By Hina Shah
President Obama in his State of the Union speech was upbeat as he pronounced that we had the lowest unemployment rate in over five years. But this optimistic forecast glosses over the epidemic of the long-term unemployed. There are 3.9 million Americans who have been unemployed 27 weeks or longer and 2.6 million who have been unemployed for 52 weeks or longer, according to the National Employment Law Project’s report.
Stigmatization and discrimination against the long-term unemployed creates a major barrier to ending this epidemic. Rand Ghayad, a doctoral student of economics, conducted an experiment where 4800 computer-generated resumes of fictitious workers were sent out with identical credentials with varying unemployment lengths and industry experience. Workers who reported being unemployed for six months or more were almost never contacted. “It isn’t that firms aren’t finding the right workers,” Ghayad said, “but that employers are screening out the long-term unemployed.” This discrimination disproportionately impacts workers who are non-white, unmarried, disabled, impoverished and less educated – the groups who are over-represented among the long-term unemployed.
The President is on the right track when he asked business CEOs to take the pledge to not discriminate against the long-term unemployed and issued a directive to federal agencies not to screen out long-term unemployed workers from consideration for openings. But even with these measures, we face a real crisis of creating a permanent class of jobless Americans, as Congress gridlocks over extending benefits to the long-term unemployed. In a recent survey, 25 percent of the long-term unemployed reported that they did not have money for food and 10 percent have lost their home or apartment because they could not pay their rent or mortgage. Economists all agree that long-term unemployment slows overall economic growth and hurts the nation as a whole. Harder to quantify, but still real, is the toll that chronic unemployment takes on a person’s confidence and sense of dignity as well as their skill level.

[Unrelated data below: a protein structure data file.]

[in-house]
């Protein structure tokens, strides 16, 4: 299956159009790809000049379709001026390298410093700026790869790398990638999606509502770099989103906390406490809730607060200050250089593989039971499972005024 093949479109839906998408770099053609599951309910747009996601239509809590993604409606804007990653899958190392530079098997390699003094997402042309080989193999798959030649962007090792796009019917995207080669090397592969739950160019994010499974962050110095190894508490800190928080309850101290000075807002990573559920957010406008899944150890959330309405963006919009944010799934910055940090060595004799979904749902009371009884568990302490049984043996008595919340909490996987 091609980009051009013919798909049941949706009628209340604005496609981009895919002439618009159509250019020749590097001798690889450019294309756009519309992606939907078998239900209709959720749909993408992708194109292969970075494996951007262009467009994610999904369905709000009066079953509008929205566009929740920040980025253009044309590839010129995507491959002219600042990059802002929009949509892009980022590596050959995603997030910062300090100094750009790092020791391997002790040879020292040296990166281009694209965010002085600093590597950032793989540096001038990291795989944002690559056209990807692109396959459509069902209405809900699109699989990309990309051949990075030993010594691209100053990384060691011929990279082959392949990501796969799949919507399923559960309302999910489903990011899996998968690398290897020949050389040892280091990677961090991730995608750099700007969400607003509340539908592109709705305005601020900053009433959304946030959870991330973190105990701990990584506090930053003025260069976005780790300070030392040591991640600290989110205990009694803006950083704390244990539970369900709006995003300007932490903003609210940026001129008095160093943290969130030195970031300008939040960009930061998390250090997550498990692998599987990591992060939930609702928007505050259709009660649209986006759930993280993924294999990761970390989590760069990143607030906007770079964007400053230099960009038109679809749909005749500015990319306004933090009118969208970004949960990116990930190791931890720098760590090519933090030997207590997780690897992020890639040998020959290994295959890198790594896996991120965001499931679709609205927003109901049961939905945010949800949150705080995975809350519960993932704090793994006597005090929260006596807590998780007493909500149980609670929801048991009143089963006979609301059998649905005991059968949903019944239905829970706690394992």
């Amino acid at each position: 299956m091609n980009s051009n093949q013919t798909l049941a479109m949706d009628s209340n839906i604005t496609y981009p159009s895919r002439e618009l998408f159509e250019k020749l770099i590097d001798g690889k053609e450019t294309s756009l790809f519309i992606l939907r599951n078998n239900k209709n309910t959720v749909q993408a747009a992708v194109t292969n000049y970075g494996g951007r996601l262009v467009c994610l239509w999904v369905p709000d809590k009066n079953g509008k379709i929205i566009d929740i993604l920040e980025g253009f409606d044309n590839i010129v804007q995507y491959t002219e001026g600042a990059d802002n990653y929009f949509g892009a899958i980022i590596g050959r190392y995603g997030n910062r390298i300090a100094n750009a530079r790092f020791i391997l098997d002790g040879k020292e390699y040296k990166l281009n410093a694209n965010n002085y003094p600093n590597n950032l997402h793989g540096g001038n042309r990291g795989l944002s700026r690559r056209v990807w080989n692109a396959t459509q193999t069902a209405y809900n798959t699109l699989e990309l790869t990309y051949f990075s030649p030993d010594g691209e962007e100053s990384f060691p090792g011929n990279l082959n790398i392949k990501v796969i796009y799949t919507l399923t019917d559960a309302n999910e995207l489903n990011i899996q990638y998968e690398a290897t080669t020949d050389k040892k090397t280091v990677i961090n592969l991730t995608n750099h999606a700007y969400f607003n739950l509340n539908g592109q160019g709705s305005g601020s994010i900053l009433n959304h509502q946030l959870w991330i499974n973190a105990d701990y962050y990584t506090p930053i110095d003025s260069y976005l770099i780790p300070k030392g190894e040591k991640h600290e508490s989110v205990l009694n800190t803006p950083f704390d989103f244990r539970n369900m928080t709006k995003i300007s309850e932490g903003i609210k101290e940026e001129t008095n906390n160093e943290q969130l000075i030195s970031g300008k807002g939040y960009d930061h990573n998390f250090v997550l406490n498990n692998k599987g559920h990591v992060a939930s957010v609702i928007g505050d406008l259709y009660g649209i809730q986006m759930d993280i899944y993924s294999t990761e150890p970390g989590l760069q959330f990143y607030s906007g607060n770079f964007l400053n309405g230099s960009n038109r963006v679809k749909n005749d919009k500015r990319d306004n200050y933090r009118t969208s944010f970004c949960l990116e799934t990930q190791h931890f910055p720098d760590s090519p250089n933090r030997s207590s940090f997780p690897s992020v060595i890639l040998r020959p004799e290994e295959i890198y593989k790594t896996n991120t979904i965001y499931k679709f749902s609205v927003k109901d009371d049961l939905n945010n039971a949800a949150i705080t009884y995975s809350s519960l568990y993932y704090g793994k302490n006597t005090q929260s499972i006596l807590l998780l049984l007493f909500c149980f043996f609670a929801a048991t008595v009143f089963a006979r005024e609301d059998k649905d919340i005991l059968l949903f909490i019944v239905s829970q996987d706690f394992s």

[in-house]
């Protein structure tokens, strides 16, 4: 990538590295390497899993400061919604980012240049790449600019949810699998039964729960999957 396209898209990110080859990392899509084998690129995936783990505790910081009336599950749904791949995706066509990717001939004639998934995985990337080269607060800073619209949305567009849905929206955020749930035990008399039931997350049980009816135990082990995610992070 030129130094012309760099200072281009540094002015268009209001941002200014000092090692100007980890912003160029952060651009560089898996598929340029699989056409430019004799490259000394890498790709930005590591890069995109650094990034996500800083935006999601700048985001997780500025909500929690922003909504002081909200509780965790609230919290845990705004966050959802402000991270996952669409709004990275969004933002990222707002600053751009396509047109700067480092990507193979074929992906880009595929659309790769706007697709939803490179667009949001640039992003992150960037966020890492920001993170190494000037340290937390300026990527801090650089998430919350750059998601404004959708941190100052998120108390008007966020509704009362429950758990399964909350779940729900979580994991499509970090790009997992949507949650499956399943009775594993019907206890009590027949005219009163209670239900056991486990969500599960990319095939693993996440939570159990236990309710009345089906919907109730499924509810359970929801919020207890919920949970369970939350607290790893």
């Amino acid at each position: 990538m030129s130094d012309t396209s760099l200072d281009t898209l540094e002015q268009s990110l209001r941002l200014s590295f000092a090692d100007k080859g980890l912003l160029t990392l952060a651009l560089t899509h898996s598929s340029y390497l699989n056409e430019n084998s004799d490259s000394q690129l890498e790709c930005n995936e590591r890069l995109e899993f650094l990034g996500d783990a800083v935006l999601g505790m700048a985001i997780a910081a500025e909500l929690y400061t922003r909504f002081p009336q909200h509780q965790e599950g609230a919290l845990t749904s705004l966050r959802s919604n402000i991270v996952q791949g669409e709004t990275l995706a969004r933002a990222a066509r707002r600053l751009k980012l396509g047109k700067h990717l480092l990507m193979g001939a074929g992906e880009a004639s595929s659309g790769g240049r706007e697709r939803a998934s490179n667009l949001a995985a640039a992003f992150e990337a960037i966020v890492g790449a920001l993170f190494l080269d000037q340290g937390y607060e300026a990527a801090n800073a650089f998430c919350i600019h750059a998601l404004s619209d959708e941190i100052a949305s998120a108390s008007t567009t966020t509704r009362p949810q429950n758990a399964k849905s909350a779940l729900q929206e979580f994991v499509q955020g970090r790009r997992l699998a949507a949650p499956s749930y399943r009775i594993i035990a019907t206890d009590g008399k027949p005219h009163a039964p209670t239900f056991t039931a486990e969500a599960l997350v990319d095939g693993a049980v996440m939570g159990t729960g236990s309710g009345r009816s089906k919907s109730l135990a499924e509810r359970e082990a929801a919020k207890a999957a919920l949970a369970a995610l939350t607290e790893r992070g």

We must do more to insure that the long-term unemployed are not abandoned on the road to economic recovery. The National Employment Law Project recently issued nine recommendations to address long-term unemployment. These are bold recommendations that call on the President, Congress and the business community to act to create new jobs and end the practice of discriminating against long-term unemployed individuals.
It is time to look again at the Roosevelt New Deal programs, like the Works Progress Administration that put 8.5 million Americans back to work building bridges, roads, public parks and strengthening America’s infrastructure. If we want to avoid a permanent subclass of citizens living in the shadow of our economy, the President must embrace a bolder path.